How do you spell relief?

How important are relief pitchers? It’s obviously a very important position in the game today, but how important are relievers in a historical context? Rollie Fingers and Goose Gossage are Hall of Famers, but does anyone really put them on the same level as Bob Gibson or Warren Spahn? The same basic position–pitcher–but vastly different roles in the game.

I’ve been thinking a lot about relief pitchers lately, partly because of Aroldis Chapman’s role in the bullpen so far this year with the Reds, and partly because of Trevor Hoffman’s historic 600th save. Are relief pitchers too specialized, to the point that they don’t get the recognition they deserve? Or do they receive too much credit for too little work?

In the 1980s, the role of the closer was much different than today. He wasn’t just a one-inning specialist, but often a 2-3 inning game ender. Guys like Reardon, Smith, and Franco came in and shut the door in the seventh or eighth inning and wouldn’t allow the offense to re-open it.

Do these guys belong in the Hall of Fame? Back in the good ol’ days, I divided my cards into categories – commons, stars, rookies, and Hall of Famers (current and future). All three of those names were in my HOF box, but I’m not sure I would still put them all there today.

How do you rank these relievers (listed alphabetically below)? And do they belong in Cooperstown? And are there others that I have forgotten that should also be considered?

Rollie Fingers (elected in 1992, second year on the ballot)
John Franco (will appear on ballot for first time this year)
Goose Gossage (elected in 2008, 9th year on ballot)
Tom Henke (received 1.2% of the vote in 2001, his only year on the ballot)
Dan Quisenberry (received 3.8% of the vote in 1996, his only year on the ballot)
Jeff Reardon (received 4.8% of the vote in 2000, his only year on the ballot)
Dave Righetti (received 0.4% of the vote in 2001, his only year on the ballot)
Lee Smith (received 47.3% of the vote in 2010, his 8th year on ballot, his best percentage to date)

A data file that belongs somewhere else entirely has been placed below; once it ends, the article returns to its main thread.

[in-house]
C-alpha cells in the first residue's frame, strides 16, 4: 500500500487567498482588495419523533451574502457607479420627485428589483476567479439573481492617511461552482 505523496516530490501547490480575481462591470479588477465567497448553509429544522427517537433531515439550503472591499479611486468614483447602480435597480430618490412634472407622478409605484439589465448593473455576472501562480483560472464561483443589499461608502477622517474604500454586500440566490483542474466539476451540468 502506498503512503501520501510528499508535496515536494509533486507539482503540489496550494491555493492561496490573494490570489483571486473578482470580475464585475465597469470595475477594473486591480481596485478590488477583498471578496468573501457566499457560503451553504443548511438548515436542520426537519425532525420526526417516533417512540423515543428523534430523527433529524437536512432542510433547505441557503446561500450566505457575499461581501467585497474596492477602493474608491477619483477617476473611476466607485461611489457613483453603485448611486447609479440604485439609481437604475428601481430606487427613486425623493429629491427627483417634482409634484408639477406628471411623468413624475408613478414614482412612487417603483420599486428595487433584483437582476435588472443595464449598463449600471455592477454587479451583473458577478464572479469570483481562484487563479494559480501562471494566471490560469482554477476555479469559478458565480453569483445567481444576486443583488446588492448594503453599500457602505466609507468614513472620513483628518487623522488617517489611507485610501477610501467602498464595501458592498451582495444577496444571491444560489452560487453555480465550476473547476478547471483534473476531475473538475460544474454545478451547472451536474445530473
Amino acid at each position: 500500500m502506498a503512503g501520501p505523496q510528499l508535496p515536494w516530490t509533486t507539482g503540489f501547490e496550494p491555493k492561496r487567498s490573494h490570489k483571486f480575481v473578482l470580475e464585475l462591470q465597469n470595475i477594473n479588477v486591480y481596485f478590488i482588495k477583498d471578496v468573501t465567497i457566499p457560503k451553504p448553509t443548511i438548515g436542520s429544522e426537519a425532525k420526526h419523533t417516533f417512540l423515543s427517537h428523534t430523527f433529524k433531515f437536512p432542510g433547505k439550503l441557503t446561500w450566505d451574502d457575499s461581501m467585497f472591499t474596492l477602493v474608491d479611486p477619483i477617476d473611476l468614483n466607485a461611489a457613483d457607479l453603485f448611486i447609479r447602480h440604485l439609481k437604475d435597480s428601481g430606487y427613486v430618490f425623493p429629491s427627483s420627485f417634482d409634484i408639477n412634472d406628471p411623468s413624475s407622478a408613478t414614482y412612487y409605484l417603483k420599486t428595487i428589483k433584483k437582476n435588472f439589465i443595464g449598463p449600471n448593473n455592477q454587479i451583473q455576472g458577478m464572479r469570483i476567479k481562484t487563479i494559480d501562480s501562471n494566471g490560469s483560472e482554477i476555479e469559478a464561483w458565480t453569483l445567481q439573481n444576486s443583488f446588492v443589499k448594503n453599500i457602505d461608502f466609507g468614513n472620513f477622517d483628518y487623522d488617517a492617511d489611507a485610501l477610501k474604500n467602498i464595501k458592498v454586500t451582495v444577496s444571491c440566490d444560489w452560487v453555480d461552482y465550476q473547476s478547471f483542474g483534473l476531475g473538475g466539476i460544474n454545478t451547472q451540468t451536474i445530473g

Bruce Sutter (elected in 2006, 13th year on ballot, after only 23.9% in his first year)

Oh, and by the way, I spell relief T-U-M-S.

About JT

Christian. Husband. Dad. 911 dispatcher. Baseball fan. Horror nut. Music nerd. Bookworm. Time Magazine's 2006 Person of the Year.

Posted on September 9, 2010, in baseball and tagged , . Bookmark the permalink. 2 Comments.

  1. I lean more towards a stricter HOF. Relief pitching is a tough call. Stats and usage have changed so much in just 40 years. Guys like Sutter, Gossage and Fingers defined the role. Then a bunch of guys came and piled up big stats as the rules changed and I am not sure where I rank them. Finally, guys like Eckersley and Rivera came along and dominated.
    It’s the middle guys who cause me problems. I’d say no to Henke and Righetti. Unsure on the others.

  2. OK, here’s how I rank these guys. I’m planning on writing more about Reardon and maybe Franco in the near future. Reardon was one-and-done, and I think that’s a shame. Even if he doesn’t deserve induction, I wish he would have gotten more than one look.

    Goose Gossage
    Lee Smith
    Bruce Sutter
    Rollie Fingers
    John Franco
    Jeff Reardon
    Dan Quisenberry
    Tom Henke
    Dave Righetti

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